School Bus Safety, What Wisconsin Swing Voters Could Mean In November’s Election

Air Date:
Heard On The Morning Show
Photo: loop_oh (CC-BY-ND)

If the idea of lots of small children packed into a bus without seatbelts makes you nervous, you’re not alone. We talk to a Wisconsin State Patrol lieutenant about school bus enforcement and safety. We also discuss how big of an impact Wisconsin’s swing voter population could have on November’s general election.

Featured in this Show

  • State Official Serves Up Reminder Of Wisconsin School Bus Laws

    School buses aren’t hard to miss. They’re the same yellow color in every state, they’re identified as school buses and are equipped with stop arms, crossing gates and strobe lights.

    And although the law is clear that drivers must stop behind or in front of school buses with flashing red lights, there are still plenty of instances of drivers skirting those laws, said Lt. Karl Mittelstadt from the Wisconsin State Patrol’s Motor Carrier Enforcement Unit.

    “It can be for all different things,” he said. “Maybe they’re in a hurry, maybe that they’re distracted texting on a cellphone or changing the radio station. It all depends on the situation or scenario. But yes, it definitely happens.”

    With the school year underway, Mittelstadt reminds drivers to stop no less than 20 feet from a bus that is flashing red lights and stay stopped until the red lights are turned off. The law doesn’t apply to those in vehicles heading in the opposite direction on a divided highway.

    Passing a school bus illegally can net convicted drivers a fine of $326.50 and four points off their drivers’ license, Mittelstadt said.

    Since Aug. 2016, the state has made sharing the road with school buses a bit easier by requiring all buses manufactured after 2004 to be equipped with amber lights that warn drivers the bus is about to stop. While it is legal to pass a bus whose amber lights are flashing, it’s not recommended.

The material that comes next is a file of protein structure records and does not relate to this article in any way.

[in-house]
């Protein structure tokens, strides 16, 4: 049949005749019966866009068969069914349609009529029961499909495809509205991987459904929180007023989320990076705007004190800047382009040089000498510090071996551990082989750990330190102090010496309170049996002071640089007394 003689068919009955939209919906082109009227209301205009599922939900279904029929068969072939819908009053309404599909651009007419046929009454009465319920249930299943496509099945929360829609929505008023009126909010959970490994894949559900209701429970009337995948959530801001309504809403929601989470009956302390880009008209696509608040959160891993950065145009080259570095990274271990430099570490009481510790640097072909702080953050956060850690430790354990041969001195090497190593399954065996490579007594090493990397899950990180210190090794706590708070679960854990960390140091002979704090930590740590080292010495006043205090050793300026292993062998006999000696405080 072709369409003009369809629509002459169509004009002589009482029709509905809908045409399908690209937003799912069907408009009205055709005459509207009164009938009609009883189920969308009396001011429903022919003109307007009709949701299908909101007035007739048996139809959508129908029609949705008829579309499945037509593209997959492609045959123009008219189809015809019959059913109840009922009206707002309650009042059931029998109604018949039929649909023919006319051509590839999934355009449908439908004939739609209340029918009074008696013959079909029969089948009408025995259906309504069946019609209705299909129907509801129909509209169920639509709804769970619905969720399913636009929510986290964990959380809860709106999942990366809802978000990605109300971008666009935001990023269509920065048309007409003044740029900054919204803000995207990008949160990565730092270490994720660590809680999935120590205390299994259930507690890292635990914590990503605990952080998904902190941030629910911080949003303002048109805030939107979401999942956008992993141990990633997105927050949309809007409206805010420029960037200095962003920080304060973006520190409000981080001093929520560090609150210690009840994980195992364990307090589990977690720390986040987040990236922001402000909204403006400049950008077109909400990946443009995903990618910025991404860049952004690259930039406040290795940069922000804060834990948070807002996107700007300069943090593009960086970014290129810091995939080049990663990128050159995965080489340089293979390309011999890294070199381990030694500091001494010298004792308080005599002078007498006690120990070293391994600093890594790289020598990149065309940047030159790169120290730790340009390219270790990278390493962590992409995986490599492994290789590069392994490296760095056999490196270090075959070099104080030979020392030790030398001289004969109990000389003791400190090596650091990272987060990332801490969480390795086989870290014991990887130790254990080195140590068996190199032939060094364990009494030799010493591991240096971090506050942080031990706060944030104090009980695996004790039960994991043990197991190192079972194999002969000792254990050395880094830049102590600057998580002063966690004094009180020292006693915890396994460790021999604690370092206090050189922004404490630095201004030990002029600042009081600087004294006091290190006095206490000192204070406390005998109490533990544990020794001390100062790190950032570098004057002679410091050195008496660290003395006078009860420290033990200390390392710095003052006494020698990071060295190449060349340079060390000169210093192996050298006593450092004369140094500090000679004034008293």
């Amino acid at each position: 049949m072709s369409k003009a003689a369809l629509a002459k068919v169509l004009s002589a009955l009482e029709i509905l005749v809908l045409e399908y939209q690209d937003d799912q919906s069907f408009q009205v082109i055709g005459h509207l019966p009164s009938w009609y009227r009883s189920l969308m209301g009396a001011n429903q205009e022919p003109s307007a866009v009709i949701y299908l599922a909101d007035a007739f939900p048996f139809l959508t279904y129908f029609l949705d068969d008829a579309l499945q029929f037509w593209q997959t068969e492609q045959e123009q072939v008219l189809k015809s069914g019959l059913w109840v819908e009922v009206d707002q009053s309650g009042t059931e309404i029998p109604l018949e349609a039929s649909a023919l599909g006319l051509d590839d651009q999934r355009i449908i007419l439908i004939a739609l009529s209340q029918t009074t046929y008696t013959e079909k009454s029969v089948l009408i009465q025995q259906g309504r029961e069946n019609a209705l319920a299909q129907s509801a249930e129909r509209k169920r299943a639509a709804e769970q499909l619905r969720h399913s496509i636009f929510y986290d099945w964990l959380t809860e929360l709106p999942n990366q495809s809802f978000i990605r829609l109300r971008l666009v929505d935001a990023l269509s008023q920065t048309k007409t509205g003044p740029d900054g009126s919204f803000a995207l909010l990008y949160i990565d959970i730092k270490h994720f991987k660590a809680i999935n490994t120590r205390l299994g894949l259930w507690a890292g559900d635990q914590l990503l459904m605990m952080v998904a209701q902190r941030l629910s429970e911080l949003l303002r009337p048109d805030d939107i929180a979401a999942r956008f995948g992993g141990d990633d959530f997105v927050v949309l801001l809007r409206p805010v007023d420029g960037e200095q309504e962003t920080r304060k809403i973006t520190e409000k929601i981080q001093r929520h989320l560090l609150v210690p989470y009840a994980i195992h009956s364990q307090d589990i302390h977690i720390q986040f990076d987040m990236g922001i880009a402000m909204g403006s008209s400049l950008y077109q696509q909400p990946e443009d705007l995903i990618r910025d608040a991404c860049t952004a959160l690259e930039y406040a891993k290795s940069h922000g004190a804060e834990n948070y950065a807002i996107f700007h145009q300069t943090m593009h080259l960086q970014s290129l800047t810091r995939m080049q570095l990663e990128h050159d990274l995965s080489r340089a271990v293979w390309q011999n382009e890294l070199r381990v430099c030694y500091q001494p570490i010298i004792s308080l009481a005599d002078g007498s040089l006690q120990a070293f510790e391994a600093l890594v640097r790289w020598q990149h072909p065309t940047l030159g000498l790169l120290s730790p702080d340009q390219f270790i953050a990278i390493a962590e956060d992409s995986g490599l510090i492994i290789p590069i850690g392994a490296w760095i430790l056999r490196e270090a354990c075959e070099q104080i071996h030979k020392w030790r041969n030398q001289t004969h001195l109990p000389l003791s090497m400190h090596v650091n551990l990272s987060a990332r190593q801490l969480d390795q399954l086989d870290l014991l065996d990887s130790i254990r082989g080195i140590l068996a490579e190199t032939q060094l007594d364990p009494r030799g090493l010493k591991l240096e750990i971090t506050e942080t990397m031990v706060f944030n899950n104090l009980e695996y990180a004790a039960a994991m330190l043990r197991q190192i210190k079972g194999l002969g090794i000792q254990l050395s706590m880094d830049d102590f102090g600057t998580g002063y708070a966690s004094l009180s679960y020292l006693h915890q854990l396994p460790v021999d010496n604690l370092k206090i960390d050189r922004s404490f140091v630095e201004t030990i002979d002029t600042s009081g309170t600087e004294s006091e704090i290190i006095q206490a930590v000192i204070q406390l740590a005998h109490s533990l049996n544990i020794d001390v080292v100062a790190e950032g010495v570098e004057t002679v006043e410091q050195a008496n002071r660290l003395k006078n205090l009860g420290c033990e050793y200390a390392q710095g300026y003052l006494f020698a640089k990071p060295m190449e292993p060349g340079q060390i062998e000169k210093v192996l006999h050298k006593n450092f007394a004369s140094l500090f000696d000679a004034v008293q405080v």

“Similar to a traffic signal, amber doesn’t mean speed up and go through the intersection,” he said. “The amber light on a signal means slow down, use caution.”

    To ensure bus safety on the road, about 11,000 annual school bus inspections are done per year by the State Patrol.

    “Each school bus that operates on our roads is touched by an inspector at least annually,” Mittelstadt said.

    These inspections focus on braking systems, steering and suspension, seating, emergency equipment, among other components. If a defect is found, the bus is taken out of service until the defect is corrected.

    Additionally, Mittelstadt said school bus drivers are required to have a commercial driver’s license and have to be medically certified to drive buses. Drivers are also subjected to random drug testing throughout the year.

    While every state has its own standards for school buses, Mittelstadt said they’re built with steel tops, bottoms and sides and have reinforced panels riveted together. On the exterior, buses have rub rails that act like guardrails to further protect buses and their cargo.

    “They’re truly built like a tank,” he said.

    They’re also built with the idea of keeping children protected in the seat.

    “Compartmentalization is a design concept using tall seat backs padded with energy-absorbing construction covering all metal parts and spacing that is closer than what you would typically find in a passenger vehicle,” he said. “Those seats do protect the child in a crash situation”

  • Checking In On School Bus Safety In Wisconsin

    With the school year in full swing, it’s time for an update about what Wisconsin law says about school buses. Join us as we check in with a guest from the Wisconsin State Patrol about school bus safety.

  • How Big Of An Impact Will Wisconsin Swing Voters Have In The Midterms?

    About 30 percent of the Wisconsin electorate is made up of “soft partisans” — people who are independents on paper, but actually tend to sway a bit left or right. Recent polling finds that these voters could have a big impact on the upcoming midterms. We take a look at swing voters in Wisconsin and their political influence.

Episode Credits

  • Carrie Kaufman Host
  • John Munson Host
  • Breann Schossow Producer
  • Colleen Leahy Producer
  • Sarah Hopefl Technical Director
  • Karl Mittelstadt Guest
  • Craig Gilbert Guest